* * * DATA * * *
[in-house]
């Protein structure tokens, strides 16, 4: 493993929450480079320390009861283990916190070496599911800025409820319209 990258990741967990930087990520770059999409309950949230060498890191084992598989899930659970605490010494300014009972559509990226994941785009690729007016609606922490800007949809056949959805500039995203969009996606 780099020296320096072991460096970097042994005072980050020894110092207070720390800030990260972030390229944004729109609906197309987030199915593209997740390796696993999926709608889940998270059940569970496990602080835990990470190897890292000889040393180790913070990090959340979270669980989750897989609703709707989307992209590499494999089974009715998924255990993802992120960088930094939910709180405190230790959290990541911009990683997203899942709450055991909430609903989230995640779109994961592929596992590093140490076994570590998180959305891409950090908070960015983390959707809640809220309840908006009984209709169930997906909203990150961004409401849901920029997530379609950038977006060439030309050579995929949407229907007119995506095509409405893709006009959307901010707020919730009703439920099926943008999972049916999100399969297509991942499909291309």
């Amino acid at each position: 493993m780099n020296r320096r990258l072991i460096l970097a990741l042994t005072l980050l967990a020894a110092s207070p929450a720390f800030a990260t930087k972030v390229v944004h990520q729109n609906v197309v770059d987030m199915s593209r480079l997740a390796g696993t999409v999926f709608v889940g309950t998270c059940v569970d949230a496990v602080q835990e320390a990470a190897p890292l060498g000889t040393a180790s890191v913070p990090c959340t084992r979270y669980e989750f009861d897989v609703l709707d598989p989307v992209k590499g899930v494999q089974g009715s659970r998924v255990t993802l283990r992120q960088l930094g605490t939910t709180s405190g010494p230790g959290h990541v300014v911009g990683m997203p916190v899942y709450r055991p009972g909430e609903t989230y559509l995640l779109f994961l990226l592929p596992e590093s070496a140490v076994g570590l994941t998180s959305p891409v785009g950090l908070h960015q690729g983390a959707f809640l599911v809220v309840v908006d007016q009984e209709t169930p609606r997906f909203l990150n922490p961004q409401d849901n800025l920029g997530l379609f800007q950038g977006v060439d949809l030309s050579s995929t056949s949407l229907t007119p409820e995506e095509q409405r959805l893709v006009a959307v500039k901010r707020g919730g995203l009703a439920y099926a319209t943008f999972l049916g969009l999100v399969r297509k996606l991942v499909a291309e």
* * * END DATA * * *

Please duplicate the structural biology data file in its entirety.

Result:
[in-house]
């Protein structure tokens, strides 16, 4: 493993929450480079320390009861283990916190070496599911800025409820319209 990258990741967990930087990520770059999409309950949230060498890191084992598989899930659970605490010494300014009972559509990226994941785009690729007016609606922490800007949809056949959805500039995203969009996606 780099020296320096072991460096970097042994005072980050020894110092207070720390800030990260972030390229944004729109609906197309987030199915593209997740390796696993999926709608889940998270059940569970496990602080835990990470190897890292000889040393180790913070990090959340979270669980989750897989609703709707989307992209590499494999089974009715998924255990993802992120960088930094939910709180405190230790959290990541911009990683997203899942709450055991909430609903989230995640779109994961592929596992590093140490076994570590998180959305891409950090908070960015983390959707809640809220309840908006009984209709169930997906909203990150961004409401849901920029997530379609950038977006060439030309050579995929949407229907007119995506095509409405893709006009959307901010707020919730009703439920099926943008999972049916999100399969297509991942499909291309």
């Amino acid at each position: 493993m780099n020296r320096r990258l072991i460096l970097a990741l042994t005072l980050l967990a020894a110092s207070p929450a720390f800030a990260t930087k972030v390229v944004h990520q729109n609906v197309v770059d987030m199915s593209r480079l997740a390796g696993t999409v999926f709608v889940g309950t998270c059940v569970d949230a496990v602080q835990e320390a990470a190897p890292l060498g000889t040393a180790s890191v913070p990090c959340t084992r979270y669980e989750f009861d897989v609703l709707d598989p989307v992209k590499g899930v494999q089974g009715s659970r998924v255990t993802l283990r992120q960088l930094g605490t939910t709180s405190g010494p230790g959290h990541v300014v911009g990683m997203p916190v899942y709450r055991p009972g909430e609903t989230y559509l995640l779109f994961l990226l592929p596992e590093s070496a140490v076994g570590l994941t998180s959305p891409v785009g950090l908070h960015q690729g983390a959707f809640l599911v809220v309840v908006d007016q009984e209709t169930p609606r997906f909203l990150n922490p961004q409401d849901n800025l920029g997530l379609f800007q950038g977006v060439d949809l030309s050579s995929t056949s949407l229907t007119p409820e995506e095509q409405r959805l893709v006009a959307v500039k901010r707020g919730g995203l009703a439920y099926a319209t943008f999972l049916g969009l999100v399969r297509k996606l991942v499909a291309e």